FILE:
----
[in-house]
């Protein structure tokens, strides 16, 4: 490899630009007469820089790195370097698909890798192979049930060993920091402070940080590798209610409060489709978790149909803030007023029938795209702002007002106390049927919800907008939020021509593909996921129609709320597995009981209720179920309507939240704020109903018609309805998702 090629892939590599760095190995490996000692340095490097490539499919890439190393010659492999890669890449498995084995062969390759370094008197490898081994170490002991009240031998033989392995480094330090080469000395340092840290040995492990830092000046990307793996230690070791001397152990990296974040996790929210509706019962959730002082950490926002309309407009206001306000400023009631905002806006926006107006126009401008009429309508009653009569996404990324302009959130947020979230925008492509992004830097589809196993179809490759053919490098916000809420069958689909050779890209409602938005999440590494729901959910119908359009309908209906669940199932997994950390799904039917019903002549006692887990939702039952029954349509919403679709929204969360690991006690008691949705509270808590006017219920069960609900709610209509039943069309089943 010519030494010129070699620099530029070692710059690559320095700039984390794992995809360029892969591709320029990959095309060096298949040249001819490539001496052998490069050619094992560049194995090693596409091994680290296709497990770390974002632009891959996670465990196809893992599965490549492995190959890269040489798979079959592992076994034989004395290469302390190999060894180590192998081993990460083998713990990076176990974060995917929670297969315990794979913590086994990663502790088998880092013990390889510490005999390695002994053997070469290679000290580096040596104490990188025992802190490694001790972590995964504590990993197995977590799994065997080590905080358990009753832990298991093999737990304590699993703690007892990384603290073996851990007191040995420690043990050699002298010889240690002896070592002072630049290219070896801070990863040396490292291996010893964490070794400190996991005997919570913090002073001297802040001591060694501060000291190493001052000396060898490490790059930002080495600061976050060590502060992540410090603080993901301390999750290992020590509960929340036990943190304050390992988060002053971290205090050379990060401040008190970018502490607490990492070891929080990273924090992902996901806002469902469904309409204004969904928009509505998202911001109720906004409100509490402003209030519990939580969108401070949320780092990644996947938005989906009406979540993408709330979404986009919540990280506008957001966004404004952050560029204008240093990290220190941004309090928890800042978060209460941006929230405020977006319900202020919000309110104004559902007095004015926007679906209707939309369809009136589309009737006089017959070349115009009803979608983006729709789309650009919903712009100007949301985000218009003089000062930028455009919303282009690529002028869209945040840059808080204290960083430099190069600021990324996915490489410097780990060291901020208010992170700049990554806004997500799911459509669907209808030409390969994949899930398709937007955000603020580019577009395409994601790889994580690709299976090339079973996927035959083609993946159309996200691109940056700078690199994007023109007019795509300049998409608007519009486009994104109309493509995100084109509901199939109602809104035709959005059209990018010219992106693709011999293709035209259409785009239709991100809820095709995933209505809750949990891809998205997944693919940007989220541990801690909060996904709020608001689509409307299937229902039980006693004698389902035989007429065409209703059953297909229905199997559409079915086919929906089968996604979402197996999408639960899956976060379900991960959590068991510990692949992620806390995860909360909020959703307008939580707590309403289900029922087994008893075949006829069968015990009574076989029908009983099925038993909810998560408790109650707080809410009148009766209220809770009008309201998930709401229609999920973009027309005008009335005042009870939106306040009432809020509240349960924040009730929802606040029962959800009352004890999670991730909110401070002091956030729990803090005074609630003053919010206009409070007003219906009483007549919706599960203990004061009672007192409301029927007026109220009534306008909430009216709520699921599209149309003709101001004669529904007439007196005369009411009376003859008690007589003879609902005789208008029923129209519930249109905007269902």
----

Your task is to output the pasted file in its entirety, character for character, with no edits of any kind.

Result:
[in-house]
């Protein structure tokens, strides 16, 4: 490899630009007469820089790195370097698909890798192979049930060993920091402070940080590798209610409060489709978790149909803030007023029938795209702002007002106390049927919800907008939020021509593909996921129609709320597995009981209720179920309507939240704020109903018609309805998702 090629892939590599760095190995490996000692340095490097490539499919890439190393010659492999890669890449498995084995062969390759370094008197490898081994170490002991009240031998033989392995480094330090080469000395340092840290040995492990830092000046990307793996230690070791001397152990990296974040996790929210509706019962959730002082950490926002309309407009206001306000400023009631905002806006926006107006126009401008009429309508009653009569996404990324302009959130947020979230925008492509992004830097589809196993179809490759053919490098916000809420069958689909050779890209409602938005999440590494729901959910119908359009309908209906669940199932997994950390799904039917019903002549006692887990939702039952029954349509919403679709929204969360690991006690008691949705509270808590006017219920069960609900709610209509039943069309089943 010519030494010129070699620099530029070692710059690559320095700039984390794992995809360029892969591709320029990959095309060096298949040249001819490539001496052998490069050619094992560049194995090693596409091994680290296709497990770390974002632009891959996670465990196809893992599965490549492995190959890269040489798979079959592992076994034989004395290469302390190999060894180590192998081993990460083998713990990076176990974060995917929670297969315990794979913590086994990663502790088998880092013990390889510490005999390695002994053997070469290679000290580096040596104490990188025992802190490694001790972590995964504590990993197995977590799994065997080590905080358990009753832990298991093999737990304590699993703690007892990384603290073996851990007191040995420690043990050699002298010889240690002896070592002072630049290219070896801070990863040396490292291996010893964490070794400190996991005997919570913090002073001297802040001591060694501060000291190493001052000396060898490490790059930002080495600061976050060590502060992540410090603080993901301390999750290992020590509960929340036990943190304050390992988060002053971290205090050379990060401040008190970018502490607490990492070891929080990273924090992902996901806002469902469904309409204004969904928009509505998202911001109720906004409100509490402003209030519990939580969108401070949320780092990644996947938005989906009406979540993408709330979404986009919540990280506008957001966004404004952050560029204008240093990290220190941004309090928890800042978060209460941006929230405020977006319900202020919000309110104004559902007095004015926007679906209707939309369809009136589309009737006089017959070349115009009803979608983006729709789309650009919903712009100007949301985000218009003089000062930028455009919303282009690529002028869209945040840059808080204290960083430099190069600021990324996915490489410097780990060291901020208010992170700049990554806004997500799911459509669907209808030409390969994949899930398709937007955000603020580019577009395409994601790889994580690709299976090339079973996927035959083609993946159309996200691109940056700078690199994007023109007019795509300049998409608007519009486009994104109309493509995100084109509901199939109602809104035709959005059209990018010219992106693709011999293709035209259409785009239709991100809820095709995933209505809750949990891809998205997944693919940007989220541990801690909060996904709020608001689509409307299937229902039980006693004698389902035989007429065409209703059953297909229905199997559409079915086919929906089968996604979402197996999408639960899956976060379900991960959590068991510990692949992620806390995860909360909020959703307008939580707590309403289900029922087994008893075949006829069968015990009574076989029908009983099925038993909810998560408790109650707080809410009148009766209220809770009008309201998930709401229609999920973009027309005008009335005042009870939106306040009432809020509240349960924040009730929802606040029962959800009352004890999670991730909110401070002091956030729990803090005074609630003053919010206009409070007003219906009483007549919706599960203990004061009672007192409301029927007026109220009534306008909430009216709520699921599209149309003709101001004669529904007439007196005369009411009376003859008690007589003879609902005789208008029923129209519930249109905007269902």